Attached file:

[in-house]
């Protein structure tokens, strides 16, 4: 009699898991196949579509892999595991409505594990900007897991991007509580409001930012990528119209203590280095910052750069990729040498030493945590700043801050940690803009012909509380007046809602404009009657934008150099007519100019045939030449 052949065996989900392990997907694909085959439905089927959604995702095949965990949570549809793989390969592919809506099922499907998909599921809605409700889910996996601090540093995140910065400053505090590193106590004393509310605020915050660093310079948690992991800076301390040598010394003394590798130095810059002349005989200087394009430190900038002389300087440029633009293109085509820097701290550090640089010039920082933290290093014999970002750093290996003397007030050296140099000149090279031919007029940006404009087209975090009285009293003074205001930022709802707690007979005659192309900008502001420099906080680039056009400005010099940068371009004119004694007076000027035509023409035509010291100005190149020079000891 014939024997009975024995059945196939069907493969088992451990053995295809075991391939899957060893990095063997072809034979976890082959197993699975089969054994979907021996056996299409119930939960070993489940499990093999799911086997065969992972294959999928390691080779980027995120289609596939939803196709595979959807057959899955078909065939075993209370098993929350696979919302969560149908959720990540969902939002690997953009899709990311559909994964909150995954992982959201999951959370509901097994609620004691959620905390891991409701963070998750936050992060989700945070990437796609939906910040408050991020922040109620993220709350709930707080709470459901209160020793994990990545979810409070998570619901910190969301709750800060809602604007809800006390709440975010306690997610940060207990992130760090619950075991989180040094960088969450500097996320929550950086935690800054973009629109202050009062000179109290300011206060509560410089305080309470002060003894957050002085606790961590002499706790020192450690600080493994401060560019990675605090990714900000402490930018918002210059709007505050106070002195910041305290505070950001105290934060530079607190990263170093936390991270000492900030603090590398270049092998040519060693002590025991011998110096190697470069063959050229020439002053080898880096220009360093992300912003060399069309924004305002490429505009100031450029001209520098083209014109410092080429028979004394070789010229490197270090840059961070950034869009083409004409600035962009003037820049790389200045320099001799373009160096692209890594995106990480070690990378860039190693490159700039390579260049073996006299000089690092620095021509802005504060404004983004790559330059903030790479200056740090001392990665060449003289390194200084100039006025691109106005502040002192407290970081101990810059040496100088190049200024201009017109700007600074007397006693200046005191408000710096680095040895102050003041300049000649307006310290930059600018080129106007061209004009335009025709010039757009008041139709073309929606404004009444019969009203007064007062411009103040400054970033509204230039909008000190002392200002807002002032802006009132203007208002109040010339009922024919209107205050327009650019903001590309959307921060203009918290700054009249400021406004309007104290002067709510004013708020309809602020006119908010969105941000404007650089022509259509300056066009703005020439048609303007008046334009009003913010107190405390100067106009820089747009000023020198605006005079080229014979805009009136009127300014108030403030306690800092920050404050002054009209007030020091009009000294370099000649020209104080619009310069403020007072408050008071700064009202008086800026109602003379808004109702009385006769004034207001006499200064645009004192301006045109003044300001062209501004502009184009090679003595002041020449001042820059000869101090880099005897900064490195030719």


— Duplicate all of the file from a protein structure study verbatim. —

[in-house]
């Protein structure tokens, strides 16, 4: 009699898991196949579509892999595991409505594990900007897991991007509580409001930012990528119209203590280095910052750069990729040498030493945590700043801050940690803009012909509380007046809602404009009657934008150099007519100019045939030449 052949065996989900392990997907694909085959439905089927959604995702095949965990949570549809793989390969592919809506099922499907998909599921809605409700889910996996601090540093995140910065400053505090590193106590004393509310605020915050660093310079948690992991800076301390040598010394003394590798130095810059002349005989200087394009430190900038002389300087440029633009293109085509820097701290550090640089010039920082933290290093014999970002750093290996003397007030050296140099000149090279031919007029940006404009087209975090009285009293003074205001930022709802707690007979005659192309900008502001420099906080680039056009400005010099940068371009004119004694007076000027035509023409035509010291100005190149020079000891 014939024997009975024995059945196939069907493969088992451990053995295809075991391939899957060893990095063997072809034979976890082959197993699975089969054994979907021996056996299409119930939960070993489940499990093999799911086997065969992972294959999928390691080779980027995120289609596939939803196709595979959807057959899955078909065939075993209370098993929350696979919302969560149908959720990540969902939002690997953009899709990311559909994964909150995954992982959201999951959370509901097994609620004691959620905390891991409701963070998750936050992060989700945070990437796609939906910040408050991020922040109620993220709350709930707080709470459901209160020793994990990545979810409070998570619901910190969301709750800060809602604007809800006390709440975010306690997610940060207990992130760090619950075991989180040094960088969450500097996320929550950086935690800054973009629109202050009062000179109290300011206060509560410089305080309470002060003894957050002085606790961590002499706790020192450690600080493994401060560019990675605090990714900000402490930018918002210059709007505050106070002195910041305290505070950001105290934060530079607190990263170093936390991270000492900030603090590398270049092998040519060693002590025991011998110096190697470069063959050229020439002053080898880096220009360093992300912003060399069309924004305002490429505009100031450029001209520098083209014109410092080429028979004394070789010229490197270090840059961070950034869009083409004409600035962009003037820049790389200045320099001799373009160096692209890594995106990480070690990378860039190693490159700039390579260049073996006299000089690092620095021509802005504060404004983004790559330059903030790479200056740090001392990665060449003289390194200084100039006025691109106005502040002192407290970081101990810059040496100088190049200024201009017109700007600074007397006693200046005191408000710096680095040895102050003041300049000649307006310290930059600018080129106007061209004009335009025709010039757009008041139709073309929606404004009444019969009203007064007062411009103040400054970033509204230039909008000190002392200002807002002032802006009132203007208002109040010339009922024919209107205050327009650019903001590309959307921060203009918290700054009249400021406004309007104290002067709510004013708020309809602020006119908010969105941000404007650089022509259509300056066009703005020439048609303007008046334009009003913010107190405390100067106009820089747009000023020198605006005079080229014979805009009136009127300014108030403030306690800092920050404050002054009209007030020091009009000294370099000649020209104080619009310069403020007072408050008071700064009202008086800026109602003379808004109702009385006769004034207001006499200064645009004192301006045109003044300001062209501004502009184009090679003595002041020449001042820059000869101090880099005897900064490195030719």